BHP keeping Olympic Dam expansion on hold, unless ‘technological miracle’ allows it

Aerial view of BHP’s Olympic Dam.

The sustained crash in uranium prices is forcing BHP Billiton (ASX,NYSE,LON:BHP), the world’s largest mining company, to keep its mammoth $30 billion Olympic Dam mine expansion on hold, as the firm battles market conditions to keep current operations afloat.

In an interview with Financial Review (pay wall), the company’s chief executive Andrew Mackenzie said that while BHP is searching for a technological breakthrough to allow the key expansion, it was unlikely to happen any time soon.

“We have to find something that’s economically competitive,” Mackenzie told the paper, adding he would “have something to say within a year.”

BHP, which has a $16 billion capital spending program for fiscal 2014, announced Thursday it has priced a four-tranche $5 billion global bond to raise proceeds for “general corporate purposes.”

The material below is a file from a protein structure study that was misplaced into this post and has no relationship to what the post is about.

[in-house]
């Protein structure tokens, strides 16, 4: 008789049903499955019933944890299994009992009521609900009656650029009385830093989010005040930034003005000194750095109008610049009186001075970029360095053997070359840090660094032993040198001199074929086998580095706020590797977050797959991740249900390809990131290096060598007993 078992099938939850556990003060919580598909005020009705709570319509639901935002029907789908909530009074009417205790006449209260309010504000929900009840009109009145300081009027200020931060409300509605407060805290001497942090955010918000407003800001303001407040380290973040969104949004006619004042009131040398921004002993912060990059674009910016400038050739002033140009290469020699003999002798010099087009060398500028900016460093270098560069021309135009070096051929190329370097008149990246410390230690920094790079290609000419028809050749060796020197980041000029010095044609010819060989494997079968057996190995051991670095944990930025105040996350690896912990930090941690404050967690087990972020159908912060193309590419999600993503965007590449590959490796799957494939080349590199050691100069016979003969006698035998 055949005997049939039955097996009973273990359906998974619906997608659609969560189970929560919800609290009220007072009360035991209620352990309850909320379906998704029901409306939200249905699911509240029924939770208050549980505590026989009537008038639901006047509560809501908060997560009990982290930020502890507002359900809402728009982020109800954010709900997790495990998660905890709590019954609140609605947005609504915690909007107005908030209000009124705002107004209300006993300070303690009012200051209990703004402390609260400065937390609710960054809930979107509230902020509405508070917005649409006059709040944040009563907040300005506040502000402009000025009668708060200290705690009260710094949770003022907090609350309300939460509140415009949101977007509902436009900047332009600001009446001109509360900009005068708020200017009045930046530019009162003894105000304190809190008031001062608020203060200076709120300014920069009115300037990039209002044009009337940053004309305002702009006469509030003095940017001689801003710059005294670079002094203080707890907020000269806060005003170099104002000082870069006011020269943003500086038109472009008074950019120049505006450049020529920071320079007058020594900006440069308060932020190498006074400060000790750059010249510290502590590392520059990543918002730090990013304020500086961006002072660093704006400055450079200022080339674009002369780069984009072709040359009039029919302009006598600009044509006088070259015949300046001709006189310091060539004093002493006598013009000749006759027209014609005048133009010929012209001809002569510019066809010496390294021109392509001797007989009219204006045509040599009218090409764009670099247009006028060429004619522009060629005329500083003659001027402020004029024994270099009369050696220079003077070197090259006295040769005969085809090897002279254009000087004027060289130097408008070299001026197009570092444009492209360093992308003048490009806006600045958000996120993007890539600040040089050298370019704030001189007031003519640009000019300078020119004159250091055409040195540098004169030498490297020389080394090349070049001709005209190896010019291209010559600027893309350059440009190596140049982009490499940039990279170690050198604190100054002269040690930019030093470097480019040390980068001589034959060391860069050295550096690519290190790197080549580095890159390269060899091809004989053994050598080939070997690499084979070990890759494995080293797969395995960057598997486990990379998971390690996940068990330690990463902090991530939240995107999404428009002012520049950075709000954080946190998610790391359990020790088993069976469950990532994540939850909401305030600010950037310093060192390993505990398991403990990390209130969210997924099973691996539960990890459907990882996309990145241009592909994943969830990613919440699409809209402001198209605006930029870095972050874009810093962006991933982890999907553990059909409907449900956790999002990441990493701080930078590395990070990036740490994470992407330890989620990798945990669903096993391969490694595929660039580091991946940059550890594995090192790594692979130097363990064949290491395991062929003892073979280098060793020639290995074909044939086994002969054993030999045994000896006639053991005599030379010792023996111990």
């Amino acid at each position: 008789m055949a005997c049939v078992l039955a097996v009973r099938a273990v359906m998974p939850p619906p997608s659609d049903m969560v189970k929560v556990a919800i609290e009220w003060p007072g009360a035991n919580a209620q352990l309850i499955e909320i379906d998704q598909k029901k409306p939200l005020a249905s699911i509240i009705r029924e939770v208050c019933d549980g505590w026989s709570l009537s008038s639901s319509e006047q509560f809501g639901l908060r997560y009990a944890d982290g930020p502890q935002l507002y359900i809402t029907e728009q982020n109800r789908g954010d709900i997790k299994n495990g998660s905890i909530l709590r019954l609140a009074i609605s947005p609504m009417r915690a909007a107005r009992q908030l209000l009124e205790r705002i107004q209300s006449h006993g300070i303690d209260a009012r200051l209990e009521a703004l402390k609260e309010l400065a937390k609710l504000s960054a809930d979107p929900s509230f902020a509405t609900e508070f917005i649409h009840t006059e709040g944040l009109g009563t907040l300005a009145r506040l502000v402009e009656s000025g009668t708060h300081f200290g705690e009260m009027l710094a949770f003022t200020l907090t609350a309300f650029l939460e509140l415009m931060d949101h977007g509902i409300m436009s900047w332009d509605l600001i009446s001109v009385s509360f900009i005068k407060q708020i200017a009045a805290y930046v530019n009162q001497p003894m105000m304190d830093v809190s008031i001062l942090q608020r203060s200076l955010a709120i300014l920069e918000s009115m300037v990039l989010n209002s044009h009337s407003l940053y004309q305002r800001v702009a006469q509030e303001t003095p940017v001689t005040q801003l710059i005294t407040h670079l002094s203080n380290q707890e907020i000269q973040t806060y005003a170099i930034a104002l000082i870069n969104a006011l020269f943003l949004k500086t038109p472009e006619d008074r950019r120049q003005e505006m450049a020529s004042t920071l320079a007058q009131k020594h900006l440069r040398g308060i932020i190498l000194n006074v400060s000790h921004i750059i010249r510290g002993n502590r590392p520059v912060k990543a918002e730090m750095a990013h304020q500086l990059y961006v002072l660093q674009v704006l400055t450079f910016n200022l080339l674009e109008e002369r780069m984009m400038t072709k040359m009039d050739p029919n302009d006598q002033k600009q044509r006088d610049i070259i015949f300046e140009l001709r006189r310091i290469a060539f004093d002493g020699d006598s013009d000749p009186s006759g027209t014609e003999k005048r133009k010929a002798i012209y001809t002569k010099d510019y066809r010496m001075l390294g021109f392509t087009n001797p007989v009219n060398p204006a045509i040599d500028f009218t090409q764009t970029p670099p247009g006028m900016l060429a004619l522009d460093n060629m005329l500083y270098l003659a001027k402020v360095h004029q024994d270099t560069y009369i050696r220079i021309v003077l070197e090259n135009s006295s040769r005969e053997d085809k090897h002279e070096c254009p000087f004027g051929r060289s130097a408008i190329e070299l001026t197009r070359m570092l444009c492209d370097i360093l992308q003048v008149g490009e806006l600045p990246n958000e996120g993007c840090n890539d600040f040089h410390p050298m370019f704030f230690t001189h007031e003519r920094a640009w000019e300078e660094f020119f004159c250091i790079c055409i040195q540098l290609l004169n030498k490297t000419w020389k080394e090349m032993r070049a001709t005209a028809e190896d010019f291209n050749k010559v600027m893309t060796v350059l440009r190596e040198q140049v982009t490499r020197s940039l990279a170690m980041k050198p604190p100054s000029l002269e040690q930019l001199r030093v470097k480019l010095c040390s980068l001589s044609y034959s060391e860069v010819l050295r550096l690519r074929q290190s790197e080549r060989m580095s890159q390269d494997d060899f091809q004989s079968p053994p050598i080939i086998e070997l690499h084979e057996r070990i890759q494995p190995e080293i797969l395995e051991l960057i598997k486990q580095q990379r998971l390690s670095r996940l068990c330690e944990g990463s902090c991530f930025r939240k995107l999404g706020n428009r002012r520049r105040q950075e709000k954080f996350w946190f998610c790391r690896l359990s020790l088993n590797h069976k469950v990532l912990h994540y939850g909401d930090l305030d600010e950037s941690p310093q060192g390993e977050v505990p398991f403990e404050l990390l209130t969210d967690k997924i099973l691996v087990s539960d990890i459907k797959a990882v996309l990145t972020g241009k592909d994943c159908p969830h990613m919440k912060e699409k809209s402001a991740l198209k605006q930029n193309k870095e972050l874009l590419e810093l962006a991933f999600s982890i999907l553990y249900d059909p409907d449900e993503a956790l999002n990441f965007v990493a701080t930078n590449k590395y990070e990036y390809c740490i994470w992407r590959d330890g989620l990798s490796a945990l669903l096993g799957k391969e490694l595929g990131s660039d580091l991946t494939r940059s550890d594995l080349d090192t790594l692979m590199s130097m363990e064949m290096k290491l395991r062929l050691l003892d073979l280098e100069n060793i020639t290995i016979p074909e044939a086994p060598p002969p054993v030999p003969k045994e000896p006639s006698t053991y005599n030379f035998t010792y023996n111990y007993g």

In August last year then-CEO Marius Kloppers cancelled plans for an expanded copper-uranium open-pit mine, blaming an overheated resources sector and the country’s high-cost environment for the decision.

Doubts about the lauded project first emerged in early 2012 when BHP told markets of its intention to cut back an $80 billion capex programme. A JP Morgan research note out a few weeks later also suggested the Olympic Dam would not go ahead “for at least three or four years, if at all.”

The ambitious project in South Australia’s outback is expected to become the world’s largest uranium mine. It included the construction of 270km of powerlines, a 400 km pipeline, a new desalination plant and a 105km railway.

The Olympic Dam, Australia’s largest underground mine, currently employs over 3,500 people